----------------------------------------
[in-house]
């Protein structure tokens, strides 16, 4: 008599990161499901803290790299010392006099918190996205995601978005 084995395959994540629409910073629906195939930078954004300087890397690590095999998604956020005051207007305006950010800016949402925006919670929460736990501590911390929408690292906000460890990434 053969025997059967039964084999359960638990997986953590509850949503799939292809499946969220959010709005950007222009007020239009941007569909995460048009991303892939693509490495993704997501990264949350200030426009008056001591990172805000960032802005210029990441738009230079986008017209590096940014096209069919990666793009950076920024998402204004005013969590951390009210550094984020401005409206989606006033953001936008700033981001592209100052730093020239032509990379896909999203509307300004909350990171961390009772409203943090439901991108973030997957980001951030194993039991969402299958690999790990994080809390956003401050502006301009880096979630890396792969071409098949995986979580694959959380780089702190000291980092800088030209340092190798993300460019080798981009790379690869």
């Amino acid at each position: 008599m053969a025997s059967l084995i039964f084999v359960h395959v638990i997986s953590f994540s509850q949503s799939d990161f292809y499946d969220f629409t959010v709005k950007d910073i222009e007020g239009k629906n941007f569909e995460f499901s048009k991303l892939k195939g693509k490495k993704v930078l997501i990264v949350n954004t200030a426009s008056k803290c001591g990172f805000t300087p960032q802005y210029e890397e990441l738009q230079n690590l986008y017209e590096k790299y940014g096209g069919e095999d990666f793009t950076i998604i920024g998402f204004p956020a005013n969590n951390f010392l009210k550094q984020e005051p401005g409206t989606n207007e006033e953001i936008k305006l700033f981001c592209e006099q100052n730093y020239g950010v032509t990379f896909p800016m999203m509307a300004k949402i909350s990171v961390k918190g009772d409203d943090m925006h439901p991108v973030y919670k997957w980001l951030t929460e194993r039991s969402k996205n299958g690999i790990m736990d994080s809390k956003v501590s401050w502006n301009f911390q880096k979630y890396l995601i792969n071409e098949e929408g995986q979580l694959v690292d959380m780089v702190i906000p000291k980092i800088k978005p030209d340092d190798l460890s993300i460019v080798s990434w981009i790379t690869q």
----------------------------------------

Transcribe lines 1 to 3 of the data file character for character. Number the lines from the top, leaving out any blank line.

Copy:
[in-house]
């Protein structure tokens, strides 16, 4: 008599990161499901803290790299010392006099918190996205995601978005 084995395959994540629409910073629906195939930078954004300087890397690590095999998604956020005051207007305006950010800016949402925006919670929460736990501590911390929408690292906000460890990434 053969025997059967039964084999359960638990997986953590509850949503799939292809499946969220959010709005950007222009007020239009941007569909995460048009991303892939693509490495993704997501990264949350200030426009008056001591990172805000960032802005210029990441738009230079986008017209590096940014096209069919990666793009950076920024998402204004005013969590951390009210550094984020401005409206989606006033953001936008700033981001592209100052730093020239032509990379896909999203509307300004909350990171961390009772409203943090439901991108973030997957980001951030194993039991969402299958690999790990994080809390956003401050502006301009880096979630890396792969071409098949995986979580694959959380780089702190000291980092800088030209340092190798993300460019080798981009790379690869």
């Amino acid at each position: 008599m053969a025997s059967l084995i039964f084999v359960h395959v638990i997986s953590f994540s509850q949503s799939d990161f292809y499946d969220f629409t959010v709005k950007d910073i222009e007020g239009k629906n941007f569909e995460f499901s048009k991303l892939k195939g693509k490495k993704v930078l997501i990264v949350n954004t200030a426009s008056k803290c001591g990172f805000t300087p960032q802005y210029e890397e990441l738009q230079n690590l986008y017209e590096k790299y940014g096209g069919e095999d990666f793009t950076i998604i920024g998402f204004p956020a005013n969590n951390f010392l009210k550094q984020e005051p401005g409206t989606n207007e006033e953001i936008k305006l700033f981001c592209e006099q100052n730093y020239g950010v032509t990379f896909p800016m999203m509307a300004k949402i909350s990171v961390k918190g009772d409203d943090m925006h439901p991108v973030y919670k997957w980001l951030t929460e194993r039991s969402k996205n299958g690999i790990m736990d994080s809390k956003v501590s401050w502006n301009f911390q880096k979630y890396l995601i792969n071409e098949e929408g995986q979580l694959v690292d959380m780089v702190i906000p000291k980092i800088k978005p030209d340092d190798l460890s993300i460019v080798s990434w981009i790379t690869q």